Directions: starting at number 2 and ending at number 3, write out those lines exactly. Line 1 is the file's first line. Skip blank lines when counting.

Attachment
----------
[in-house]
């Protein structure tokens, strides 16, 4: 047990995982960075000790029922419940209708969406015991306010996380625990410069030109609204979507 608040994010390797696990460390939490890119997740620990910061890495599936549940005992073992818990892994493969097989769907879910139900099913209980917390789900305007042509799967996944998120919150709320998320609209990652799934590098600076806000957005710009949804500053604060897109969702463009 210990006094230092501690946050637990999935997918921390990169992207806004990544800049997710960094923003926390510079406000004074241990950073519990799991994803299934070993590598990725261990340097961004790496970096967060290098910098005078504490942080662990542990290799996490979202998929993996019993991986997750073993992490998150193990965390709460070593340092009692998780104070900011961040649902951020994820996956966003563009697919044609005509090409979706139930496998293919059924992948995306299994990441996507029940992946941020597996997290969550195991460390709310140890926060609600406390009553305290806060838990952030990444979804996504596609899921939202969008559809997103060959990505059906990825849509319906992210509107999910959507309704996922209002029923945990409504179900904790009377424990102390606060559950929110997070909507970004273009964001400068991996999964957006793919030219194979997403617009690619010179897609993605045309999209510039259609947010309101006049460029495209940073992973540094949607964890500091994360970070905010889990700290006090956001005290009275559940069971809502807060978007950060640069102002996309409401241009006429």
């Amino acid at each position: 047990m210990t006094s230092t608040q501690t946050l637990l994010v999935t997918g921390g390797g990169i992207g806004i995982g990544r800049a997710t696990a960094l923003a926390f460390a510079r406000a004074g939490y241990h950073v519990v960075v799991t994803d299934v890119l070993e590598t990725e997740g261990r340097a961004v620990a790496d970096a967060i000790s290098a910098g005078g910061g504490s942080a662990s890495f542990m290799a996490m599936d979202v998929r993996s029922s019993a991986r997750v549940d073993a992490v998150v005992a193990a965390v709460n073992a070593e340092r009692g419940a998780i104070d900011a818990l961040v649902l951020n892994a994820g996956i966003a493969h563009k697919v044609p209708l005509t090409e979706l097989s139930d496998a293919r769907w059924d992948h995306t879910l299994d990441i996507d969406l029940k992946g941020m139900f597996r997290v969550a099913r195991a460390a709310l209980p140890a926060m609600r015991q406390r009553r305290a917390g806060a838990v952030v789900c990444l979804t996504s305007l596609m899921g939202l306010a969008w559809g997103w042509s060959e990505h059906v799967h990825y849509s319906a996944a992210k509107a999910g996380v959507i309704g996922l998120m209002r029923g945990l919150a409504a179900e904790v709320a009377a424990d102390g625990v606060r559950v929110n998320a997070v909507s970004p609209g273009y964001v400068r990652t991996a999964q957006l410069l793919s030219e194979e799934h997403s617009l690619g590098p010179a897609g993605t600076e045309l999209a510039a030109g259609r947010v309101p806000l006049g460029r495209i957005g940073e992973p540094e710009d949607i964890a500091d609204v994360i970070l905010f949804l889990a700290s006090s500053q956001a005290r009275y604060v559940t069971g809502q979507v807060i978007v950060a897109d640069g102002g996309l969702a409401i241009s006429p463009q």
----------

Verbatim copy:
């Protein structure tokens, strides 16, 4: 047990995982960075000790029922419940209708969406015991306010996380625990410069030109609204979507 608040994010390797696990460390939490890119997740620990910061890495599936549940005992073992818990892994493969097989769907879910139900099913209980917390789900305007042509799967996944998120919150709320998320609209990652799934590098600076806000957005710009949804500053604060897109969702463009 210990006094230092501690946050637990999935997918921390990169992207806004990544800049997710960094923003926390510079406000004074241990950073519990799991994803299934070993590598990725261990340097961004790496970096967060290098910098005078504490942080662990542990290799996490979202998929993996019993991986997750073993992490998150193990965390709460070593340092009692998780104070900011961040649902951020994820996956966003563009697919044609005509090409979706139930496998293919059924992948995306299994990441996507029940992946941020597996997290969550195991460390709310140890926060609600406390009553305290806060838990952030990444979804996504596609899921939202969008559809997103060959990505059906990825849509319906992210509107999910959507309704996922209002029923945990409504179900904790009377424990102390606060559950929110997070909507970004273009964001400068991996999964957006793919030219194979997403617009690619010179897609993605045309999209510039259609947010309101006049460029495209940073992973540094949607964890500091994360970070905010889990700290006090956001005290009275559940069971809502807060978007950060640069102002996309409401241009006429």
């Amino acid at each position: 047990m210990t006094s230092t608040q501690t946050l637990l994010v999935t997918g921390g390797g990169i992207g806004i995982g990544r800049a997710t696990a960094l923003a926390f460390a510079r406000a004074g939490y241990h950073v519990v960075v799991t994803d299934v890119l070993e590598t990725e997740g261990r340097a961004v620990a790496d970096a967060i000790s290098a910098g005078g910061g504490s942080a662990s890495f542990m290799a996490m599936d979202v998929r993996s029922s019993a991986r997750v549940d073993a992490v998150v005992a193990a965390v709460n073992a070593e340092r009692g419940a998780i104070d900011a818990l961040v649902l951020n892994a994820g996956i966003a493969h563009k697919v044609p209708l005509t090409e979706l097989s139930d496998a293919r769907w059924d992948h995306t879910l299994d990441i996507d969406l029940k992946g941020m139900f597996r997290v969550a099913r195991a460390a709310l209980p140890a926060m609600r015991q406390r009553r305290a917390g806060a838990v952030v789900c990444l979804t996504s305007l596609m899921g939202l306010a969008w559809g997103w042509s060959e990505h059906v799967h990825y849509s319906a996944a992210k509107a999910g996380v959507i309704g996922l998120m209002r029923g945990l919150a409504a179900e904790v709320a009377a424990d102390g625990v606060r559950v929110n998320a997070v909507s970004p609209g273009y964001v400068r990652t991996a999964q957006l410069l793919s030219e194979e799934h997403s617009l690619g590098p010179a897609g993605t600076e045309l999209a510039a030109g259609r947010v309101p806000l006049g460029r495209i957005g940073e992973p540094e710009d949607i964890a500091d609204v994360i970070l905010f949804l889990a700290s006090s500053q956001a005290r009275y604060v559940t069971g809502q979507v807060i978007v950060a897109d640069g102002g996309l969702a409401i241009s006429p463009q």